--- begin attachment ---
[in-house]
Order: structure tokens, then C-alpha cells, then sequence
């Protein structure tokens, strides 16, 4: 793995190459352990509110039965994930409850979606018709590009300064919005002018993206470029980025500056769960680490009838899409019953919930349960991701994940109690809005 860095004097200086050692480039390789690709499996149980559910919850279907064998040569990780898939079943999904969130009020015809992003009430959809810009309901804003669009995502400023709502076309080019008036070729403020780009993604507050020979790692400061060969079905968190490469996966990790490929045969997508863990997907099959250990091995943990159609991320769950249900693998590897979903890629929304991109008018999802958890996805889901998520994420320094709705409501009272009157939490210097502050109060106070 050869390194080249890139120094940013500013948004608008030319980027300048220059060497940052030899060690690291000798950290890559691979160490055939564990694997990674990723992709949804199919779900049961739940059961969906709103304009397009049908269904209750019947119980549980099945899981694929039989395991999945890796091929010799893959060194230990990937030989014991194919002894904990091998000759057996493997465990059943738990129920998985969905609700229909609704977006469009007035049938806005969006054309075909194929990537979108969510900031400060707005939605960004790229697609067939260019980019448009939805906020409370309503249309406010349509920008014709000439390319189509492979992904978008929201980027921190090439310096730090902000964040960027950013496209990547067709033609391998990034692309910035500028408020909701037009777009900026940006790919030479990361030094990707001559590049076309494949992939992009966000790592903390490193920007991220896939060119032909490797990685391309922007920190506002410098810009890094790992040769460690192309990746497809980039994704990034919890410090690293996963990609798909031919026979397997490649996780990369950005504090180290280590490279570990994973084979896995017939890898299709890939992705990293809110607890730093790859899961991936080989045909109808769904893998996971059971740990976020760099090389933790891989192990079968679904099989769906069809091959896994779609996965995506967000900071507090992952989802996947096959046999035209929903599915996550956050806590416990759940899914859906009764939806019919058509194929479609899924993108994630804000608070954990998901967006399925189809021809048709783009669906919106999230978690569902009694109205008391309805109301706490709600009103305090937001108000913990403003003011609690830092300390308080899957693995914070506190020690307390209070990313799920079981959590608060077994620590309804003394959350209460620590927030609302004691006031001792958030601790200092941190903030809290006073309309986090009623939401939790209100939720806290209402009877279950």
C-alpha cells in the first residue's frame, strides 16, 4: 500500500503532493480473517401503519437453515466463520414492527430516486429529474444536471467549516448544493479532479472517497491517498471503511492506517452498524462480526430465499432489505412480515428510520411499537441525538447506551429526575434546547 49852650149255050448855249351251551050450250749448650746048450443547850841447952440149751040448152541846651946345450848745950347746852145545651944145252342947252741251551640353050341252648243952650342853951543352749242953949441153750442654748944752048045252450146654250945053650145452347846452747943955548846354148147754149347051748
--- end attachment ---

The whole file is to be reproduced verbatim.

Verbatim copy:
[in-house]
Order: structure tokens, then C-alpha cells, then sequence
């Protein structure tokens, strides 16, 4: 793995190459352990509110039965994930409850979606018709590009300064919005002018993206470029980025500056769960680490009838899409019953919930349960991701994940109690809005 860095004097200086050692480039390789690709499996149980559910919850279907064998040569990780898939079943999904969130009020015809992003009430959809810009309901804003669009995502400023709502076309080019008036070729403020780009993604507050020979790692400061060969079905968190490469996966990790490929045969997508863990997907099959250990091995943990159609991320769950249900693998590897979903890629929304991109008018999802958890996805889901998520994420320094709705409501009272009157939490210097502050109060106070 050869390194080249890139120094940013500013948004608008030319980027300048220059060497940052030899060690690291000798950290890559691979160490055939564990694997990674990723992709949804199919779900049961739940059961969906709103304009397009049908269904209750019947119980549980099945899981694929039989395991999945890796091929010799893959060194230990990937030989014991194919002894904990091998000759057996493997465990059943738990129920998985969905609700229909609704977006469009007035049938806005969006054309075909194929990537979108969510900031400060707005939605960004790229697609067939260019980019448009939805906020409370309503249309406010349509920008014709000439390319189509492979992904978008929201980027921190090439310096730090902000964040960027950013496209990547067709033609391998990034692309910035500028408020909701037009777009900026940006790919030479990361030094990707001559590049076309494949992939992009966000790592903390490193920007991220896939060119032909490797990685391309922007920190506002410098810009890094790992040769460690192309990746497809980039994704990034919890410090690293996963990609798909031919026979397997490649996780990369950005504090180290280590490279570990994973084979896995017939890898299709890939992705990293809110607890730093790859899961991936080989045909109808769904893998996971059971740990976020760099090389933790891989192990079968679904099989769906069809091959896994779609996965995506967000900071507090992952989802996947096959046999035209929903599915996550956050806590416990759940899914859906009764939806019919058509194929479609899924993108994630804000608070954990998901967006399925189809021809048709783009669906919106999230978690569902009694109205008391309805109301706490709600009103305090937001108000913990403003003011609690830092300390308080899957693995914070506190020690307390209070990313799920079981959590608060077994620590309804003394959350209460620590927030609302004691006031001792958030601790200092941190903030809290006073309309986090009623939401939790209100939720806290209402009877279950």
C-alpha cells in the first residue's frame, strides 16, 4: 500500500503532493480473517401503519437453515466463520414492527430516486429529474444536471467549516448544493479532479472517497491517498471503511492506517452498524462480526430465499432489505412480515428510520411499537441525538447506551429526575434546547 49852650149255050448855249351251551050450250749448650746048450443547850841447952440149751040448152541846651946345450848745950347746852145545651944145252342947252741251551640353050341252648243952650342853951543352749242953949441153750442654748944752048045252450146654250945053650145452347846452747943955548846354148147754149347051748